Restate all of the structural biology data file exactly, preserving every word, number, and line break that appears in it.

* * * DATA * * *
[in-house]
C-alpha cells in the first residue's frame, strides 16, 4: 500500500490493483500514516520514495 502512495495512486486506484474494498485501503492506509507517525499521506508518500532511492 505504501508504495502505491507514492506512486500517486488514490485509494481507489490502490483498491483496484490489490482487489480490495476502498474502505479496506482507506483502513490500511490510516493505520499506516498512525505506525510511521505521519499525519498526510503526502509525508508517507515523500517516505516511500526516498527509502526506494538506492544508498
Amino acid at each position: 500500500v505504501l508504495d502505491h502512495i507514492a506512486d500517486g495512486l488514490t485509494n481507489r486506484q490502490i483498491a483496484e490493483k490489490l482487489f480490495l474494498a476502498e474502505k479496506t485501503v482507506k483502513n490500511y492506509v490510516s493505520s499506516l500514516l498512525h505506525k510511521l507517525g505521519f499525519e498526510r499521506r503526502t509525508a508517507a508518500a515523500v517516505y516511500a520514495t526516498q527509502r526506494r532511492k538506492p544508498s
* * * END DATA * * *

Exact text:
[in-house]
C-alpha cells in the first residue's frame, strides 16, 4: 500500500490493483500514516520514495 502512495495512486486506484474494498485501503492506509507517525499521506508518500532511492 505504501508504495502505491507514492506512486500517486488514490485509494481507489490502490483498491483496484490489490482487489480490495476502498474502505479496506482507506483502513490500511490510516493505520499506516498512525505506525510511521505521519499525519498526510503526502509525508508517507515523500517516505516511500526516498527509502526506494538506492544508498
Amino acid at each position: 500500500v505504501l508504495d502505491h502512495i507514492a506512486d500517486g495512486l488514490t485509494n481507489r486506484q490502490i483498491a483496484e490493483k490489490l482487489f480490495l474494498a476502498e474502505k479496506t485501503v482507506k483502513n490500511y492506509v490510516s493505520s499506516l500514516l498512525h505506525k510511521l507517525g505521519f499525519e498526510r499521506r503526502t509525508a508517507a508518500a515523500v517516505y516511500a520514495t526516498q527509502r526506494r532511492k538506492p544508498s